Reducing the property tax burden is the public’s expectation, and it requires one or more of the following activities: increasing risk, decreasing convenience or better management of resources. Though everyone might agree we need to achieve our overall goal of a reduced property tax burden, not everyone agrees how we get there.

Nearly every proposed service cut is met with resistance from one or group or another. The recent decision to not provide pickup of Christmas trees has left some residents frustrated and feeling that the service should be included in their taxes. Is Christmas tree pickup really a “public service and benefit” that aids the public health and welfare, or is it just a convenience service?

I’m sure those who went to the expense of purchasing an artificial tree would certainly question why the city might have spent upwards of $4,300 in labor, equipment and fuel for a Christmas tree pick-up program.

In our effort of reducing the property tax burden, we need the public’s help to prioritize governmental services. We know we can’t continue to fund all of the services we once did, as the overwhelming majority of residents want a reduced property tax burden. We also know that some programs must go, such as eliminating unnecessary streetlights or weekly recycling or always having all the personnel and staff we once did to assist.

With regard to the Christmas tree program, there are many residents who believe that if someone can haul the tree to their house, then they can equally as well haul the tree to one of three convenient disposal locations.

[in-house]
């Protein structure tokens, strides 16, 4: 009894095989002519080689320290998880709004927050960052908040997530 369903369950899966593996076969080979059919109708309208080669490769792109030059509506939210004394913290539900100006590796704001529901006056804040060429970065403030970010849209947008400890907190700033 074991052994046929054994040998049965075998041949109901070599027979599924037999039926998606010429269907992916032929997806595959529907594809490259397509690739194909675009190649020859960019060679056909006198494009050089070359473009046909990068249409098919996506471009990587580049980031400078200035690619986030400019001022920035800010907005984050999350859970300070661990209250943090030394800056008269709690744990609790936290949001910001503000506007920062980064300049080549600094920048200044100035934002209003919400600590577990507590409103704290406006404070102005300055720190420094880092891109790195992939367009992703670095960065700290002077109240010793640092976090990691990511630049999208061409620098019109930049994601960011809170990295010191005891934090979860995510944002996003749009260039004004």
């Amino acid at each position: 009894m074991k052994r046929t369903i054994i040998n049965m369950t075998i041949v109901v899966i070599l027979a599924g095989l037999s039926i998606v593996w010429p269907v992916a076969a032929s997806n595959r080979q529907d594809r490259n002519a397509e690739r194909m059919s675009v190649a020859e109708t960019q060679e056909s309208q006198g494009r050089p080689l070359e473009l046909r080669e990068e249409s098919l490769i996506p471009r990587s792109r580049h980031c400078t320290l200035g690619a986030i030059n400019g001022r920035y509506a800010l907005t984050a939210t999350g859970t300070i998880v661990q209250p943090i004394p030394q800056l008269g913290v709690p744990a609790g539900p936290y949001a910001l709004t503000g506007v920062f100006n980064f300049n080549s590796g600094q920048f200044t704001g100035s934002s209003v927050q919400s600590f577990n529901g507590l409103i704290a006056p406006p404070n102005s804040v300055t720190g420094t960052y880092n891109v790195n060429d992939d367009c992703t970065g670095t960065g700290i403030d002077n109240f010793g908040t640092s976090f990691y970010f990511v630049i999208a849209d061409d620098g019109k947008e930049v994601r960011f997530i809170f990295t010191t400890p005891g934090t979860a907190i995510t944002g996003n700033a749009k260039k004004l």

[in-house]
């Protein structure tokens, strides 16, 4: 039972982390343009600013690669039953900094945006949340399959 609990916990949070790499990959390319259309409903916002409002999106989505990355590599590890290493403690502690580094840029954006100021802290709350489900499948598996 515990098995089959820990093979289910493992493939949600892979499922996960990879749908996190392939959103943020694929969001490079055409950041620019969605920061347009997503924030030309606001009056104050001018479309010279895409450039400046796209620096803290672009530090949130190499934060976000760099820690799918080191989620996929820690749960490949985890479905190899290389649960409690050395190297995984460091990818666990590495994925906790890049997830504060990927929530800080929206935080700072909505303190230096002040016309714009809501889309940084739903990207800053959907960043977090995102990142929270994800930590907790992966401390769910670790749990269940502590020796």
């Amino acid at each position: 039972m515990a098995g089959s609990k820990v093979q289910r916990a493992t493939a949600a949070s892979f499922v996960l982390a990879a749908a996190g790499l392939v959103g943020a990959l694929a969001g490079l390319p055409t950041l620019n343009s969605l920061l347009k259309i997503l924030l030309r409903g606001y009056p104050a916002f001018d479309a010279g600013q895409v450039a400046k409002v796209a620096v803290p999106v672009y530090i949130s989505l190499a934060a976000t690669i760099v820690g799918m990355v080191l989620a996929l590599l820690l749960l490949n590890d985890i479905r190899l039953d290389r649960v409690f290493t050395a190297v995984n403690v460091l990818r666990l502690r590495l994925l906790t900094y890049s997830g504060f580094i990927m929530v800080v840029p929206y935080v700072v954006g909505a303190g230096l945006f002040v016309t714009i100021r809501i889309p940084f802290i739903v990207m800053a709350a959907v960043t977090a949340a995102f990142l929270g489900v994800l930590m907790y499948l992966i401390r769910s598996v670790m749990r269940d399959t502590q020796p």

Identifying City Vehicles. If I had a nickel for every time I was asked why a city vehicle was here or why was it there, I’d balance the budget—the national budget, that is. Driving a vehicle with a city seal sets a vehicle apart and makes it stand out: when it’s parked at a store, people ask questions.

To make things more efficient and more accountable, the city will be writing a policy that will call for employees to report the time and location of when the employee stops. The Auburn police already sign in and out when they are out of the cruiser and go into a store, for example.

The expanded policy will include other city departments with vehicles, such as the Public Works and Fire Departments. The city needs to know where its vehicles are and how the vehicles are being used. In addition, we will be placing larger numbers on our fleet vehicles so that they may be more easily identified by the public and the city officials.

Knowing where our vehicles are and causing them to be identified more easily will help build the city’s accountability and help to build public trust and confidence.

Ambassadors for the APD. In an effort to reduce the property tax burden and improve services, the Auburn Police Department has developed an advanced volunteer program. The Volunteers In Police Service (VIPS) program is coordinated by Liz Allen, who works to recruit, screen, train and place community volunteers at the APD.

This impressive team of volunteers is setting a whole new standard for community outreach, as they assist with duties such as filing, answering phones and data entry. Members of the Citizen Patrol perform vacant house checks, serve subpoenas, direct traffic at accident scenes and community events and provide disabled parking enforcement in retail shopping areas and downtown.

Other volunteers serve as members of the Community Emergency Response Team (CERT), which is trained to respond in the event of a disaster, and the APD Regional Explorer Post.

Residents should be pleased to know that our APD community volunteers donated an astounding 3,581 hours of service to the agency! Using the “2009 national estimated dollar value of volunteer time,” that adds up to $74,664 worth of time, talent and energy in support of the Auburn Police Department.

These volunteers—these “ambassadors for the APD”—have a very meaningful impact on our police department and truly make a difference in our community. Though the volunteers are not replacing staff, their efforts help the city to maintain the services we currently provide.

Without volunteers, the city would either need to reduce services or have more staff.